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Understanding the vertical equity judgements underpinning health inequality measures

  • Paul Allanson
  • Dennis Petrie

The choice of income-related health inequality measures in comparative studies is often determined by custom and analytical concerns, without much explicit consideration of the vertical equity judgements underlying alternative measures. This note employs an inequality map to illustrate how it these judgements that affect the ranking of populations by health inequality. In particular, it is shown that relative indices of inequality in health attainments and shortfalls embody distinct vertical equity judgments, where each may represent ethically defensible positions in specific contexts. Further research is needed to explore people’s preferences over distributions of income and health.

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File URL: http://www.dundee.ac.uk/media/dundeewebsite/economicstudies/documents/discussion/DDPE_264.pdf
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Paper provided by Economic Studies, University of Dundee in its series Dundee Discussion Papers in Economics with number 264.

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Length: 12 pages
Date of creation: Mar 2012
Date of revision:
Handle: RePEc:dun:dpaper:264
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  1. Adam Wagstaff, 2005. "The bounds of the concentration index when the variable of interest is binary, with an application to immunization inequality," Health Economics, John Wiley & Sons, Ltd., vol. 14(4), pages 429-432.
  2. Allanson, Paul & Petrie, Dennis & Gerdtham, Ulf-G, 2008. "Longitudinal analysis of income-related health inequality," SIRE Discussion Papers 2008-38, Scottish Institute for Research in Economics (SIRE).
  3. Wagstaff, Adam, 2002. "Inequality aversion, health inequalities, and health achievement," Policy Research Working Paper Series 2765, The World Bank.
  4. Coral del Río & Olga Alonso-Villar, 2007. "New Unit-Consistent Intermediate Inequality Indices," Working Papers 63, ECINEQ, Society for the Study of Economic Inequality.
  5. Kjellsson , Gustav & Gerdtham, Ulf-G, 2011. "Correcting the Concentration Index for Binary Variables," Working Papers 2011:4, Lund University, Department of Economics.
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  8. Buhong Zheng, 2007. "Unit-Consistent Decomposable Inequality Measures," Economica, London School of Economics and Political Science, vol. 74(293), pages 97-111, 02.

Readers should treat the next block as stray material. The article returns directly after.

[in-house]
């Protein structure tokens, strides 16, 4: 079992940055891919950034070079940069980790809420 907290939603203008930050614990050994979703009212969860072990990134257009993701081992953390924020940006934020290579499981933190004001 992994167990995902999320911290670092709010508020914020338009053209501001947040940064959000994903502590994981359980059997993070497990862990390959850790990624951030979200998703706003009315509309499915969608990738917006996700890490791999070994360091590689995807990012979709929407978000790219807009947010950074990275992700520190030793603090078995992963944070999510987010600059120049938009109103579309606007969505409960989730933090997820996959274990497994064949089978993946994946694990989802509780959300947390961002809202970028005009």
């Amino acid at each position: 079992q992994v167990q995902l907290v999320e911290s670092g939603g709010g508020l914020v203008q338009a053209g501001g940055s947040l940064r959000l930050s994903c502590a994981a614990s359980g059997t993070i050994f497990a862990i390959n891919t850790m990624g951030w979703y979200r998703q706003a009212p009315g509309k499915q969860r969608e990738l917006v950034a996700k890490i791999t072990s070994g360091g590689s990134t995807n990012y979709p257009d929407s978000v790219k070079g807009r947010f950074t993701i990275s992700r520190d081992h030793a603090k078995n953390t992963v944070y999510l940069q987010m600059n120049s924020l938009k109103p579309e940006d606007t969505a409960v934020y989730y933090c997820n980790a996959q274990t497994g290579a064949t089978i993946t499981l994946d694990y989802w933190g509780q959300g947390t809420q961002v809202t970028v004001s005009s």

9. Lambert, Peter & Zheng, Buhong, 2011. "On the consistent measurement of attainment and shortfall inequality," Journal of Health Economics, Elsevier, vol. 30(1), pages 214-219, January.
  10. Wagstaff, Adam, 2009. "Correcting the concentration index: A comment," Journal of Health Economics, Elsevier, vol. 28(2), pages 516-520, March.
  11. Le Grand, Julian, 1987. "Inequalities in health : Some international comparisons," European Economic Review, Elsevier, vol. 31(1-2), pages 182-191.
  12. Clarke, Philip M. & Gerdtham, Ulf-G. & Johannesson, Magnus & Bingefors, Kerstin & Smith, Len, 2002. "On the measurement of relative and absolute income-related health inequality," Social Science & Medicine, Elsevier, vol. 55(11), pages 1923-1928, December.
  13. Bleichrodt, Han & van Doorslaer, Eddy, 2006. "A welfare economics foundation for health inequality measurement," Journal of Health Economics, Elsevier, vol. 25(5), pages 945-957, September.
  14. Bossert, Walter & Pfingsten, Andreas, 1990. "Intermediate inequality: concepts, indices, and welfare implications," Mathematical Social Sciences, Elsevier, vol. 19(2), pages 117-134, April.
  15. Erreygers, Guido & Van Ourti, Tom, 2011. "Measuring socioeconomic inequality in health, health care and health financing by means of rank-dependent indices: A recipe for good practice," Journal of Health Economics, Elsevier, vol. 30(4), pages 685-694, July.
  16. Bleichrodt, Han & Rohde, Kirsten I.M. & Van Ourti, Tom, 2012. "An experimental test of the concentration index," Journal of Health Economics, Elsevier, vol. 31(1), pages 86-98.
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